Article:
Prestige Landscape Services Nursery plans expansion nine months after opening its doors to the public
“We really try and get stuff that grows well in this area,” said Julie Griffiths. “We really pride ourselves on having things that really do well, so that when [customers] plant [them], they feel rewarded.”
Griffiths is the supervisor of Prestige Landscape Services Nursery, right next door to Fair Street Recycling on Fair Street in south Chico. In March of this year, the business opened to the public as a retail nursery. Both Fair Street Recycling and Prestige Landscape Services—of which the nursery is part—are business divisions of the nonprofit Work Training Center, which provides services and employment to the local developmentally disabled community.
For roughly 35 years, Prestige Landscape Services—which employs a sizeable number of Work Training Center clients—has offered landscaping to local businesses, such as Enloe Medical Center, and residential customers, using plants obtained from a wholesale nursery in Oroville. In February 2003, the business started growing its own plants, and nine years later, the Prestige nursery came into official existence, though for use of Prestige’s landscaping business only.
The nursery’s recent transformation into a retail business is something that Griffiths and Prestige Landscape Services production coordinator Richard Draper agree was an obvious evolution for the business.
“It grew out of an extension of our landscape business wanting plant material that we grew ourselves,” said Draper, who joined Griffiths briefly in a recent interview at the nursery. “We started growing one- and five-gallon container stock to supply our landscaping clients with what we knew they were going to ask for.
“When we became a nursery in February 2012, we started growing seedlings and annuals.”
As Draper spoke, nursery employees and Work Training Center clients Autumn Darby and Maureen McDevitt were busy working inside the nursery greenhouse—which was warm inside, especially compared to the downright chilly weather outside—potting viola and primrose seedlings to be ready for early spring planting.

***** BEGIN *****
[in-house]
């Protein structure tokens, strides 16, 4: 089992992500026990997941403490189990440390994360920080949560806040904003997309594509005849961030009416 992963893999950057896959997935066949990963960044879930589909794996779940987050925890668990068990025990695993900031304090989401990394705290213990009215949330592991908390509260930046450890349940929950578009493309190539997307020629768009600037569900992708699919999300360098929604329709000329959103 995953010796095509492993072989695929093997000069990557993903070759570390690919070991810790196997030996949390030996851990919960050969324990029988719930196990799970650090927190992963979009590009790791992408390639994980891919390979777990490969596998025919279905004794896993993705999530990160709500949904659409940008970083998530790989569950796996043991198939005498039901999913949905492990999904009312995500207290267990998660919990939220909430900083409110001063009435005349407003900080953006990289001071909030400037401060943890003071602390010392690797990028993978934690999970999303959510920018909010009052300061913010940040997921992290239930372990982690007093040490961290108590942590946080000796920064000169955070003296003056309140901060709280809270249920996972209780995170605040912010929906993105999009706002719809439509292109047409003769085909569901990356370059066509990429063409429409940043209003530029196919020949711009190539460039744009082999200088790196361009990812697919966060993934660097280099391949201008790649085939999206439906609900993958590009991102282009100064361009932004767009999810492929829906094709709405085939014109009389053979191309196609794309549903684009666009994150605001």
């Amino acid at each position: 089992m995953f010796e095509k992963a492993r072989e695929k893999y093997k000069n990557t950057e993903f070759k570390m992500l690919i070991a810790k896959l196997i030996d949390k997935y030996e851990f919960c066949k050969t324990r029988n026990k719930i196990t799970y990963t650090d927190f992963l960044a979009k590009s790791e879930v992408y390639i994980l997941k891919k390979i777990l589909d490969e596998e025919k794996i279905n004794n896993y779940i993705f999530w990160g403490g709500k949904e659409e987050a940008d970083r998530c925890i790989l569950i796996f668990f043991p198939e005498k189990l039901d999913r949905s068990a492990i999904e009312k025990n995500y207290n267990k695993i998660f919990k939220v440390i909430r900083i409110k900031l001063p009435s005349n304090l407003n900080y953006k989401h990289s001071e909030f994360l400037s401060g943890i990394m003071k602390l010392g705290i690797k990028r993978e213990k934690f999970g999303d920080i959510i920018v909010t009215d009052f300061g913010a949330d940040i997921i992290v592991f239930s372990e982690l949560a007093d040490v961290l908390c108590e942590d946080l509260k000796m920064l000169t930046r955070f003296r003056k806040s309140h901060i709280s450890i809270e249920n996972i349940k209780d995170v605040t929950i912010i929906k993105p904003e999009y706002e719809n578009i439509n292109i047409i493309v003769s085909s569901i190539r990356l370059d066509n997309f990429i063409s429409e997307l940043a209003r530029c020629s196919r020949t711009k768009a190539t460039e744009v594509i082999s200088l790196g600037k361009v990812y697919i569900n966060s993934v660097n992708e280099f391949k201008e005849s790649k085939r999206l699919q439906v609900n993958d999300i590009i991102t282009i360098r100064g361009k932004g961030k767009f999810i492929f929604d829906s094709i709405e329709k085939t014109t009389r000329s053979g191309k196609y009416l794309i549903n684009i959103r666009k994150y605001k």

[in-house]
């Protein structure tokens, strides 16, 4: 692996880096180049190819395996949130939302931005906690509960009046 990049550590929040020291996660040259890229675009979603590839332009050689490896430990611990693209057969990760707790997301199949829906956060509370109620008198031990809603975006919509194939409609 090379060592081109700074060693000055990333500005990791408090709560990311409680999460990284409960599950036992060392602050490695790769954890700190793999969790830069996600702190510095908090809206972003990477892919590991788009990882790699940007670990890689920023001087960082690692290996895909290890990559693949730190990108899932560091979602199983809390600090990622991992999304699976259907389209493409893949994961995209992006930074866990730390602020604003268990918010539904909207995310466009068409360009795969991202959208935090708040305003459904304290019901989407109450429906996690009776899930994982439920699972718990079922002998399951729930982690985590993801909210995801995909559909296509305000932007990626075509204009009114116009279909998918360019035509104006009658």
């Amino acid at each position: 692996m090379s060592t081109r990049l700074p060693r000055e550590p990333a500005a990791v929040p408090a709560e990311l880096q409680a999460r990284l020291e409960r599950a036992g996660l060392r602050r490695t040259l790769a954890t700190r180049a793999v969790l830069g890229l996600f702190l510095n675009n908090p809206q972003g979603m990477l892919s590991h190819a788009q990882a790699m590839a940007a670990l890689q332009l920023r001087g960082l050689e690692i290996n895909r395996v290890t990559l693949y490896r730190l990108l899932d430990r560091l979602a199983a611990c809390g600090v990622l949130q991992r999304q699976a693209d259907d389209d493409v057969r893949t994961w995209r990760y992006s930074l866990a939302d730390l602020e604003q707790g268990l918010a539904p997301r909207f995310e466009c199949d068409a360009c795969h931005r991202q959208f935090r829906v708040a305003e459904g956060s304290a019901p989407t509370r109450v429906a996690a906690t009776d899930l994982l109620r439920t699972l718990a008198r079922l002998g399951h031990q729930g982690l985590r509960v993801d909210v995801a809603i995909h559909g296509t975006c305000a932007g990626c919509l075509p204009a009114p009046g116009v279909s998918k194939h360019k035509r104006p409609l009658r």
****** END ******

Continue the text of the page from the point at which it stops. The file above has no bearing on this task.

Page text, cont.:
“We are selling anything from annual color—which we grow ourselves—to perennials, some of which we grow from little plugs [seedlings],” offered Griffiths. Other perennials—plants and trees, such as crape myrtles, various evergreens, Japanese maples and Chinese pistachio trees—still come from the wholesale nursery in Oroville.
All of the nursery’s retail plants are offered “at really competitive prices,” Griffiths said. The list of offerings runs the gamut, from Abelia, Agapanthus, Armeria and azaleas, to zinnias, with many others in between, such as Loropetalum—a genus of shrub in the witch-hazel family—and Nandina domestica, which goes by the common names “heavenly bamboo” and “sacred bamboo.”
The most successful plants for use in Butte County landscaping projects, in Griffiths’ opinion, are the Loropetalums and Nandina domestica; Rhaphiolepis, a genus of small trees and shrubs in the Rosaceae family; Spiraea, a “woody perennial” (as Griffiths described it) and another genus of plants in the Rosaceae family; crape myrtle trees and the many shrubs of the Berberis genus.
While clearly enthused at the nursery’s current offerings, Griffiths’ eyes lit up when she talked of expanding the nursery’s stock.
“We are going to try to get more native plants that grow better and are water-wise, too,” she said, adding that the nursery recently added another area of sprinklers in the stock container area, so “it’s easier to water” a larger number of plants.
A second greenhouse—which currently exists as a Quonset-hut-style metal frame only—is due to be completed “hopefully by spring or the beginning of summer,” Griffiths said.
Also, Griffiths is “developing a seasonal list of plants, whether it’s color bowls or [special] plants for Valentine’s Day and Mother’s Day,” Draper said.
“Eventually, we want to package our [made-on-site] potting mix for retail sale,” he added.
“And, build a ‘garden shed’ where customers can pick up pots, indoor plants like African violets, and maybe a pair of garden gloves,” Griffiths chimed in.
She brought the conversation back around to the landscaping part of Prestige, pointing out that the nursery is unique in that its retail customers can also hire Griffiths, Darby, McDevitt and nursery employee Larry Azevedo (also a Work Training Center client) to do small-scale landscaping jobs for residential customers, like “annual color changeouts”—periodic switchouts of annual, seasonal flowers.
“We’re trying to specialize a little bit,” she said. “You know, there are a lot of nurseries in Chico, and to keep up with the Joneses, you have to have one or two things you do that are special, and one of ours is planting things for people.
“There are some people who like their yard to look nice, but they don’t like to plant,” she said.